I Don’t Wanna Be In Love, Intro to “Get Real, Valentine!”
I don’t wanna “be in love.”
Being in love is wonderful, and it’s definitely something I spent my youthful years desiring, especially when Valentine’s Day rolled around. Every other girl on the planet it seemed was getting roses and chocolates and had dates, and I was stuck working or doing homework at home. I wanted to be “in love” badly, because let’s face it, what teenage girl doesn’t dream of love at some point? I think I was “in love” many times, but I didn’t know true love until Adam, my beloved husband.
With Valentine’s Day right around the corner, “love” is most definitely on many of our minds. But do you know the difference between “in love” and “real love?”
Marla Taviano, author of From Blushing Bride to Wedded Wife, explains the “in love experience” like this:
“The euphoria of the ‘in love’ experience gives us the illusion of intimacy and complete unselfishness toward each other. ‘I’ll do absolutely anything for you!’ we say. Then reality hits, and we realize how egocentric we really are. Sure, we’ll do anything for this person – as long as it’s what we wants and he reciprocates.”
Gary Chapman, author of The Five Love Languages, writes,
“The idea that marriage can survive on love alone… has wrecked many a marital ship. Romantic love has no elasticity to it. It can never be stretched; it simply shatters. Mature love, the kind demanded of a good relationship, must stretch.”
I don’t want to be “in love” this Valentine’s Day!
I want to thrive in love!
Dictionary.com defines “thrive” as “to prosper; to grow and develop vigorously; to flourish.” It comes from the Old Norse word, “thrīfa” which means “to grasp.” There’s a pretty big gap between “being in love” and “grasping the reality of love.” Being suggests a state, a temporary place where something or someone exists. Grasp suggests holding firm to something or someone and understanding the depth and meaning behind that something.
The “in love” experience blinds someone to reality, the reality that “in love” will fade. Lasting, deep, abiding love requires blood, sweat, and tears. You can’t just be “in love” with your husband and hope that everything works out. If you ride that wave, you’ll sink. You must invest in your marriage, and daily make the choice to abound in love even when he forgot to take out the trash or he’s late paying the mortgage or he’s hurt your feelings during an argument.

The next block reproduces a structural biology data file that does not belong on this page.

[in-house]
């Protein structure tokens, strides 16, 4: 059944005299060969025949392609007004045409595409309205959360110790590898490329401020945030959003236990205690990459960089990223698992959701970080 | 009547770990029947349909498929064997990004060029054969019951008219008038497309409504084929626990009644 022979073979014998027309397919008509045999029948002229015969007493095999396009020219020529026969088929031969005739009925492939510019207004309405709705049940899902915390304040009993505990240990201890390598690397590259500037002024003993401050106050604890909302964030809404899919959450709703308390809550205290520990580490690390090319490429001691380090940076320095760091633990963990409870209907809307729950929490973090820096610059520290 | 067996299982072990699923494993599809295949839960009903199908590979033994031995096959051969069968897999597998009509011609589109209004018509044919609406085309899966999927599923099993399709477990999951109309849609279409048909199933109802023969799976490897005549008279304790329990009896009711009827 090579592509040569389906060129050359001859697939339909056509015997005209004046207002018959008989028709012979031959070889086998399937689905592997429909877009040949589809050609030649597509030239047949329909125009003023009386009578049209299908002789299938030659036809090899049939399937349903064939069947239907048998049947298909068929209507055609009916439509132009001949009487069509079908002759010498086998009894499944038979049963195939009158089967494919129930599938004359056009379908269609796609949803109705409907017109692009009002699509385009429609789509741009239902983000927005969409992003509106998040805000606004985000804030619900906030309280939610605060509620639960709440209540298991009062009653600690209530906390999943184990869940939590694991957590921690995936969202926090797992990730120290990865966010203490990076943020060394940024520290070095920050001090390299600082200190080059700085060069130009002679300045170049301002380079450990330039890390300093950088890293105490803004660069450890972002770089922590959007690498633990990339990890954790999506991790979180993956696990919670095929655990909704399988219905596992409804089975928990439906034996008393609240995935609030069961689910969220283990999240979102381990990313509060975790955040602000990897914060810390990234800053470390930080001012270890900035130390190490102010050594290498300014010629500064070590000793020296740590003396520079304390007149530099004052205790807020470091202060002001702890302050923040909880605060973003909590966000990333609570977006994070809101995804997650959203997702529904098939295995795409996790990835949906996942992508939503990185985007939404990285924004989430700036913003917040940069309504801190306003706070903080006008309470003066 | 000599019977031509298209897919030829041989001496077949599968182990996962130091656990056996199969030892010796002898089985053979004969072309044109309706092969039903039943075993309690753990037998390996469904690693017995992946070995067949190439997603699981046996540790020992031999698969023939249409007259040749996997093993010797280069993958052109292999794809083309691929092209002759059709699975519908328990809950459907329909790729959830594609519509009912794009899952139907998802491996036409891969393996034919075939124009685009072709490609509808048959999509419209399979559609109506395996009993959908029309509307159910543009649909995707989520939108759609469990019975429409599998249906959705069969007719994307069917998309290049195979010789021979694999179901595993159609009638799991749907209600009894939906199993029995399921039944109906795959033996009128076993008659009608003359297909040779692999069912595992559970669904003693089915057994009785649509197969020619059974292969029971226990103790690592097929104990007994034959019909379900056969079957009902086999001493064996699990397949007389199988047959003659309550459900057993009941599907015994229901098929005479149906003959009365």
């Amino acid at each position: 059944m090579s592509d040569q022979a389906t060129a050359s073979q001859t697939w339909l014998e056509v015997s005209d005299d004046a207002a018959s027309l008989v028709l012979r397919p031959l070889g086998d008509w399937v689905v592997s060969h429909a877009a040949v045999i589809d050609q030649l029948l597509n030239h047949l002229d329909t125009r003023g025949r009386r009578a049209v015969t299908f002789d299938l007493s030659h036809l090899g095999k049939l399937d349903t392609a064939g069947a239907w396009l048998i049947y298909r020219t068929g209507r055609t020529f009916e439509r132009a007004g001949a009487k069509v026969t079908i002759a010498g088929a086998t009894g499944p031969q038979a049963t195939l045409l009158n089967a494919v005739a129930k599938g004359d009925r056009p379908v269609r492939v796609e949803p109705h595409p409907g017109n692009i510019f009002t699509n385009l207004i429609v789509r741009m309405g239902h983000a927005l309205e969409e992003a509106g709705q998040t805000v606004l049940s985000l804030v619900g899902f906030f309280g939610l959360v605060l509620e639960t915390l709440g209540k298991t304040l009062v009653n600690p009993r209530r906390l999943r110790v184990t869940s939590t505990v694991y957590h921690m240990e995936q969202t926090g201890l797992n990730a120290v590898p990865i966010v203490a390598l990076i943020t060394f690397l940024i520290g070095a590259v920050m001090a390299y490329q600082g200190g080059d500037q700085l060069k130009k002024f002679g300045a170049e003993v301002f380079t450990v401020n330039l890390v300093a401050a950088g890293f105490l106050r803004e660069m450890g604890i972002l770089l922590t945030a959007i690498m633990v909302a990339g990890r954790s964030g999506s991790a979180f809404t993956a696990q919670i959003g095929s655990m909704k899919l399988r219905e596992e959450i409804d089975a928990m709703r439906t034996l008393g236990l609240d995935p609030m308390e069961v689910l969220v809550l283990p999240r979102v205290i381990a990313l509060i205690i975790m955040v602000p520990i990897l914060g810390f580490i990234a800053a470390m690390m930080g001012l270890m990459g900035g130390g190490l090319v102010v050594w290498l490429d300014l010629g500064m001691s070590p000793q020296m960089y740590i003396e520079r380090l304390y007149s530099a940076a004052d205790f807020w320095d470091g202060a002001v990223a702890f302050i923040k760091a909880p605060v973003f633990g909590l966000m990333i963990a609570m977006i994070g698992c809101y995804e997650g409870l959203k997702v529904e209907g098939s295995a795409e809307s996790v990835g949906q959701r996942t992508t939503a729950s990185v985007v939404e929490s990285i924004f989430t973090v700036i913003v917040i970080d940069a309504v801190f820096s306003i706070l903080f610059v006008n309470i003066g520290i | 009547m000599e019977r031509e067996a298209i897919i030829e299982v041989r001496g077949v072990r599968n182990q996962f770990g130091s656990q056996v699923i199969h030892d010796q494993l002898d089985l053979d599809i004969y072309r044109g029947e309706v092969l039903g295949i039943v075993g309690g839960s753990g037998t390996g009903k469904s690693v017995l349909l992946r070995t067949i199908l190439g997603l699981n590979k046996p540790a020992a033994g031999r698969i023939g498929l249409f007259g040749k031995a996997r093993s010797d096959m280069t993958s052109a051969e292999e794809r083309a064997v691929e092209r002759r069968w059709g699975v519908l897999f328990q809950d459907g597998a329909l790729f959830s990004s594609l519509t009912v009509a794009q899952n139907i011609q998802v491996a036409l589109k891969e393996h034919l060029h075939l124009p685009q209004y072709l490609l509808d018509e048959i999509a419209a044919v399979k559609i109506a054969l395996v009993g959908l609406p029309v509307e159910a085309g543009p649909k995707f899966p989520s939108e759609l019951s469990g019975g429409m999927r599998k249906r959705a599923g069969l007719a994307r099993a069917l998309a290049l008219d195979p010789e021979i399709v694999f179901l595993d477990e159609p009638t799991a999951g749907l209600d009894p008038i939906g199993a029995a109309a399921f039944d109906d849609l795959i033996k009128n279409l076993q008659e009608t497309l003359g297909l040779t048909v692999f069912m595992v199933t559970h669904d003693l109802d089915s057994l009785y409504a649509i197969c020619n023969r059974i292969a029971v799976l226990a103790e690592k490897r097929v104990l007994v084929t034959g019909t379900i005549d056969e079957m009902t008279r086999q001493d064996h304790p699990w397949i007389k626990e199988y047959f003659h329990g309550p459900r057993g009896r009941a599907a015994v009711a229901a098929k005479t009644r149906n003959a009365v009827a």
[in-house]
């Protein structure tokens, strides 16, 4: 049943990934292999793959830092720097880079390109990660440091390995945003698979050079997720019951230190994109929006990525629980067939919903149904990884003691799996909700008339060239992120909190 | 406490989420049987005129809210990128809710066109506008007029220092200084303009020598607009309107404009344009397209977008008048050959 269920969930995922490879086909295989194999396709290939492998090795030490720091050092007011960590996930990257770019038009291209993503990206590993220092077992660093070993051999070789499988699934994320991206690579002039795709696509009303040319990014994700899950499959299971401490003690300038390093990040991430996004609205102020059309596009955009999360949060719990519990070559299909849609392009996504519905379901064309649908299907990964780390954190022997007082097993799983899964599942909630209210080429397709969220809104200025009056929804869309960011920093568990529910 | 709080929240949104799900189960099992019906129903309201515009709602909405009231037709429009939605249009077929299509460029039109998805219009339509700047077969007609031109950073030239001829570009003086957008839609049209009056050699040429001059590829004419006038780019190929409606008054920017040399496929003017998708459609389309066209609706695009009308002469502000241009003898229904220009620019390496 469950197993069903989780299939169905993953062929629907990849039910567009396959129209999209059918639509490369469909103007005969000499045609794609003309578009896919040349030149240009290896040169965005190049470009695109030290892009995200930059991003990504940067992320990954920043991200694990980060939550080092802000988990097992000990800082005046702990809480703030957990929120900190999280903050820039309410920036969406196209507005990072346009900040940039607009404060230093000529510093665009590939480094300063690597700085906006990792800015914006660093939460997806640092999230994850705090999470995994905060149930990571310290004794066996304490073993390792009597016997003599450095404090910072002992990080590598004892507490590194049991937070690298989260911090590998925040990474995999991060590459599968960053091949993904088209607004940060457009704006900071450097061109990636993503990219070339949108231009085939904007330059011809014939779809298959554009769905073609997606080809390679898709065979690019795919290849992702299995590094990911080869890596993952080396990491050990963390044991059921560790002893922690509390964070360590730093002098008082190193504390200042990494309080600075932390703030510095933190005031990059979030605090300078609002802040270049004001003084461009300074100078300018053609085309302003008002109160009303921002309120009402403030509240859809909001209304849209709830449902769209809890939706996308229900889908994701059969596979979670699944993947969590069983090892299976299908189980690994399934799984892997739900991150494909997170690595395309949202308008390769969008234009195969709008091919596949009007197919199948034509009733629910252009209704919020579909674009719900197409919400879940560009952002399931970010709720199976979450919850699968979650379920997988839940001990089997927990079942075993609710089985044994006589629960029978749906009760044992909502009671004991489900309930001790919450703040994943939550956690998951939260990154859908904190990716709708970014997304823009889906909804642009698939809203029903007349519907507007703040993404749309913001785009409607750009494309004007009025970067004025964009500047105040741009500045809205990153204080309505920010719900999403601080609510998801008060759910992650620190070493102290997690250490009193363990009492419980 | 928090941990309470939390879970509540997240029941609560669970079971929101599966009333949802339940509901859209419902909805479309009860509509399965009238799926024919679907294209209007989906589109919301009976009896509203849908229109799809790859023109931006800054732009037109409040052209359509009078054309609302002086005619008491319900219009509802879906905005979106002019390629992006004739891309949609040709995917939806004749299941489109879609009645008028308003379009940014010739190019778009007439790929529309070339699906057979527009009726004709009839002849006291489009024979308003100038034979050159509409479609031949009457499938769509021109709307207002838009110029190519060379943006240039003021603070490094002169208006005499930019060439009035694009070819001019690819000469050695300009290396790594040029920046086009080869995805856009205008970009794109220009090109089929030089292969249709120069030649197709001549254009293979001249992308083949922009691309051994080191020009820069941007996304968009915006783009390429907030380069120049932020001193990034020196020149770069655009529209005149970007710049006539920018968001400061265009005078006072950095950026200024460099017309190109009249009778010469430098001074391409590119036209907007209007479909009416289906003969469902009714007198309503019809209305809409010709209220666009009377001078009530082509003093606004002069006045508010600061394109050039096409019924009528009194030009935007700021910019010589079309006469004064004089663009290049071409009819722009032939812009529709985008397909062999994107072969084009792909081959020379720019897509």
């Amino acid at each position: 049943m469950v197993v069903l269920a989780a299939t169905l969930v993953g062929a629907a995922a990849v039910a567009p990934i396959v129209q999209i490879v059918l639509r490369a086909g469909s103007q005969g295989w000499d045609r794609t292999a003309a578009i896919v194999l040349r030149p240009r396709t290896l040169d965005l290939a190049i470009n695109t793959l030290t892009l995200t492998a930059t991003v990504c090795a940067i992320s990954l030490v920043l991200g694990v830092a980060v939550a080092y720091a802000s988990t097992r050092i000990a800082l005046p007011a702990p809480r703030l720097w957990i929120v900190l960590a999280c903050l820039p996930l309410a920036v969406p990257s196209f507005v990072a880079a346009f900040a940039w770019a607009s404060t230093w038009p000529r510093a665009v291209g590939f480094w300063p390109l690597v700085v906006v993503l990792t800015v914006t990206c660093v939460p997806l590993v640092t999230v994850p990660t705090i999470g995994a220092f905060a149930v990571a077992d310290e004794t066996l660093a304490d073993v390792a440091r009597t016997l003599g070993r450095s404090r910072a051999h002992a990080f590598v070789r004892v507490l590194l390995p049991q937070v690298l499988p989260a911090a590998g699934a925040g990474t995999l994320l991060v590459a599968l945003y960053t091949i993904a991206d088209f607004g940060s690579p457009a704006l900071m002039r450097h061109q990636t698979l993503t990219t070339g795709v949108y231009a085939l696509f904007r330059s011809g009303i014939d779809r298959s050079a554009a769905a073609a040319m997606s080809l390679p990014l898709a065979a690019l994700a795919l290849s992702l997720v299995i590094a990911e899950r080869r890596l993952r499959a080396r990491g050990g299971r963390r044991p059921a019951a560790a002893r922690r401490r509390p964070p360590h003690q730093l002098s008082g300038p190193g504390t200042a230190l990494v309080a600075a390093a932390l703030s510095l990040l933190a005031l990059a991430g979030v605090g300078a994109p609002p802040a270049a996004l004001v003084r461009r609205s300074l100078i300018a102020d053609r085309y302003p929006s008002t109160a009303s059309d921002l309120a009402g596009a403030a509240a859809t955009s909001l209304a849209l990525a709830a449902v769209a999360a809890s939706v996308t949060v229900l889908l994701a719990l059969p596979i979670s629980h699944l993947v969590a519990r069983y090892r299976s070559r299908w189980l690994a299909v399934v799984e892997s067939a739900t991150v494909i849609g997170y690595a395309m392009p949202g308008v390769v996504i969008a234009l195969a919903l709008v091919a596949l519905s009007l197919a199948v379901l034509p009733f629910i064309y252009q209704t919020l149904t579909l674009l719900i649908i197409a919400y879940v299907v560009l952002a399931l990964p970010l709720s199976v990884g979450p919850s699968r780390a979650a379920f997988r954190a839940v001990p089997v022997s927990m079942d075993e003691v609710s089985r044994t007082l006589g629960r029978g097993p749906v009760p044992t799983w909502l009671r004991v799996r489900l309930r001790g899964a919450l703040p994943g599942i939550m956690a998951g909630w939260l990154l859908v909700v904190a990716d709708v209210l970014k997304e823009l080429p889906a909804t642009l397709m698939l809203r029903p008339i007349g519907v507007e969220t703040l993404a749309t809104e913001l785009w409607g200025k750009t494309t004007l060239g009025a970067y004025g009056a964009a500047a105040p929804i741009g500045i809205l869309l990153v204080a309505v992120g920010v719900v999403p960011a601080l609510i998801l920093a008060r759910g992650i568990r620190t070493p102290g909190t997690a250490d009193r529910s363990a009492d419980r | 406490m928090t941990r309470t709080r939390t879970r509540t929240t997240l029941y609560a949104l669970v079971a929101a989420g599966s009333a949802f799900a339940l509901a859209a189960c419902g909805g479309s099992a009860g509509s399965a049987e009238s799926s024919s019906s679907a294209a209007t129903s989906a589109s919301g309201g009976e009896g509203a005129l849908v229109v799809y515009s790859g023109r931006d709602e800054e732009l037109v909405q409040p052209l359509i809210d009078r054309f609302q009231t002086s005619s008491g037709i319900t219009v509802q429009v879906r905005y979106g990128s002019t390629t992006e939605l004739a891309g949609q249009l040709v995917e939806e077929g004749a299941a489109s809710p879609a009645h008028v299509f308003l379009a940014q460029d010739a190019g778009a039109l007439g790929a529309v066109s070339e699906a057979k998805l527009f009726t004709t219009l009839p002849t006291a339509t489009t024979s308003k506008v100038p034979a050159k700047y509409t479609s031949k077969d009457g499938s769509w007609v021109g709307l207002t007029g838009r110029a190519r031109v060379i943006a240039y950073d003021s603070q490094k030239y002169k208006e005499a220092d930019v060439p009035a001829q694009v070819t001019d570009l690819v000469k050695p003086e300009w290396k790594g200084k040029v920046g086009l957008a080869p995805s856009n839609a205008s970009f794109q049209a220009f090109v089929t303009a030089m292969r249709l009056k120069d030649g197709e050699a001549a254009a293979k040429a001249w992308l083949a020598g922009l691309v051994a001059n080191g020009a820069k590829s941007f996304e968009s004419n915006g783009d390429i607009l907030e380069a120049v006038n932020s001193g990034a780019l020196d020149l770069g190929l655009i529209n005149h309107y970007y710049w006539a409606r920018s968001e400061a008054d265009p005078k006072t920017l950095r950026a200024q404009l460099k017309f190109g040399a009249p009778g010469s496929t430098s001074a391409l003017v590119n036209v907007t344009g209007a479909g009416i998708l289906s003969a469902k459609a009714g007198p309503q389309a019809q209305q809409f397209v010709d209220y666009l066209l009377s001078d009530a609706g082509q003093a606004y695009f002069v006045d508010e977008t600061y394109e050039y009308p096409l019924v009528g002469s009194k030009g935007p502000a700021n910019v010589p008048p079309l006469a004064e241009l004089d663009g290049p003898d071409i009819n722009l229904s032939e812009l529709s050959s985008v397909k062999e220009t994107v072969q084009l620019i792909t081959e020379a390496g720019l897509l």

Too many marriages are just “surviving” but they aren’t “thriving.” To thrive in a marriage takes intentional commitment, unconditional devotion, tender-loving care, romance, passion, intimacy, and a heavy dosage of prayer.
George Clerie writes “6 Powerful Tips to Make Your Marriage Thrive.” I highly recommend reading what he has to say.
I’m not downing romantic love. Clerie makes a point about the importance of affection. Romance is an essential part of marriage, but it’s not the only part.
I want to help you rekindle romance, spark sexual intimacy, and help you thrive in your marriage. That’s why for the next 14 days I’m here to offer a brand new series: Get Real, Valentine!
Each day I’ll offer
- a Bible passage and prayer to aid you in getting your heart in the right place for showering your husband with some TLC
- a kind word or two for you to text, email, or give in a note to your husband
- a fun, practical way for you to act on that love
- an activity/date idea to enhance your quality time and to build on your communication skills
- a small gift/card idea to give your husband
- an intimacy challenge, something to “get busy” with in the bedroom
Choose to do all of them, some of them, or just pick one that works the best for you and your marriage. Whatever you decide, I encourage you to put your whole heart into it, get your creative juices flowing, let your passion and desire loose, and get excited with me about this journey you’re about to embark on!
Feedback Friday: I’m posting tomorrow’s question today (Thursday) since it is almost Friday.
What is one area of your marriage that you would like to continue growing in?
Great question. Ironically, most of the biggest lessons I’ve learned are also areas I want to continue growing in. Sexual intimacy is so important in a marriage because it’s the glue that binds us together as one flesh. I adore my husband and I want to have a long, healthy, active sex life for our marriage. As we grow together spiritually and emotionally, I hope to grow more deeply in our physical intimacy with each other, always making sex a big priority in our marriage.
Your Turn? What has been your experience between being “in love” and “true love?” How are these two things different? In what area of your marriage would you like to thrive in? Share your thoughts below!
**Editor’s Note: I apologize. Due to Internet issues, I was unable to get this post up sooner.**
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